Roberta D’Archino is a marine biologist working at NIWA (National Institute Water and Atmospheric Research) in Wellington. Originally she came from Italy where she completed her studies including her PhD in Phycology. In New Zealand she has been working on the taxonomy of foliose red algae, e.g. Kallymeniaceae, Halymeniaceae and described several new taxa. She has also been involved in Biosecurity Marine Survey to detect introduced species. Her research involves scientific diving and collection, anatomical and morphological investigations, algal cultures and molecular biology.
Wendy Nelson specialises in marine phycology, particularly the biosystematics of macroalgae of New Zealand, with research on floristics, evolution and phylogeny, as well as ecology, and life history studies. Recently she has worked on the systematics and biology of red algae including corallines, distribution and diversity of seaweeds in harbours and soft sediment habitats, and seaweeds of the Ross Sea and Balleny Islands. Wendy leads NIWA’s biosystematic research team, and holds a joint appointment as a Professor at the University of Auckland in the School of Biological Sciences.
Mi Yeon Yang is a PhD student at Jeju National University, Jeju, Korea. She was awarded a MSc in Molecular Phylogeny for her work on the molecular phylogeny and DNA barcoding of the Gracilariaceae (Marine Algal Laboratory, Jeju National University). For her PhD research, Ms. Yang is working on the red algal order Gigartinales from Korea.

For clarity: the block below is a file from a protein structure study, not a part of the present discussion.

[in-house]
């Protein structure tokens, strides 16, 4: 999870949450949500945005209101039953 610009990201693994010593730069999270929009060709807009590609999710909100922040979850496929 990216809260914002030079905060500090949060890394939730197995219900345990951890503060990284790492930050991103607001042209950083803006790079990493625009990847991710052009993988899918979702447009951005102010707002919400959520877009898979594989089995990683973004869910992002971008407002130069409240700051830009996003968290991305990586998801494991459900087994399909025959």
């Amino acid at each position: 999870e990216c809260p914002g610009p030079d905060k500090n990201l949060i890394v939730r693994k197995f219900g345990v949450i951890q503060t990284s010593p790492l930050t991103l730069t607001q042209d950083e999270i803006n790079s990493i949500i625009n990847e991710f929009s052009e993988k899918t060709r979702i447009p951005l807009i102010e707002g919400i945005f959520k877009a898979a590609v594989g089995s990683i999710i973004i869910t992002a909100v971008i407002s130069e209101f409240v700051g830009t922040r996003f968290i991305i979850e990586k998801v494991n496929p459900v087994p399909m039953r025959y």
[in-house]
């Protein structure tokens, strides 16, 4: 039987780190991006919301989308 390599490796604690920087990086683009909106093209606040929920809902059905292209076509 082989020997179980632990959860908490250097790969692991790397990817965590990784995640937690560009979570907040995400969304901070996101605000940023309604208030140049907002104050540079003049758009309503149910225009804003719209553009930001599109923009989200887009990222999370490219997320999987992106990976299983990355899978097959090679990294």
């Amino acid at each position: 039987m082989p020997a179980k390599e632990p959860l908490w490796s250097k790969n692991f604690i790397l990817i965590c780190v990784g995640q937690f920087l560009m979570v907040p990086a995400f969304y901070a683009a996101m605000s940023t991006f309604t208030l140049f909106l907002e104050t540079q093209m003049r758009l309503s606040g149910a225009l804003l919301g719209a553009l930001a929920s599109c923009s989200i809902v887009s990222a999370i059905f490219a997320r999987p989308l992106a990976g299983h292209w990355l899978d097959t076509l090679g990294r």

Myung Sook Kim is a Professor of Biology at Jeju National University, Jeju, Korea. She was awarded a PhD in Algal Systematics by the Seoul National University, Korea for her work on the taxonomic revision of Polysiphonia. She has studied systematics in Rhodophyta for over 15 years, especially in the family Rhodomelaceae. Her more recent research has concentrated on establishing a DNA barcode database for Korean seaweeds to identify species and genus correctly.
The genus Hypnea has been known in New Zealand for a long time but identification to species level has been difficult as only fragmentary and sterile material has been available for study and thus the genus has remained poorly known. Recently large amounts of Hypnea were collected in northern New Zealand enabling DNA sequencing and the presence of two species was confirmed: Hypnea flexicaulis which represents a new record for New Zealand, and Hypnea cornuta which was previously known from fragmentary material. Both of these species are regarded as introduced in other regions of the world. The new species described in this paper as Calliblepharis psammophilus was identified in the field as a species of Hypnea but morphological observations and molecular data confirmed it does not belong to this genus. It is characterized by caespitose thalli with irregularly branched terete axes and with tapering or curved tips, the axial cell enclosed by 5–7 pericentral cells, cortical cells packed tightly and not forming “rosettes” in surface view. The gonimoblast filaments originate from a fusion cell and develop outwardly in chains. This species is currently known from a single location in the North Island (south eastern coast), New Zealand.
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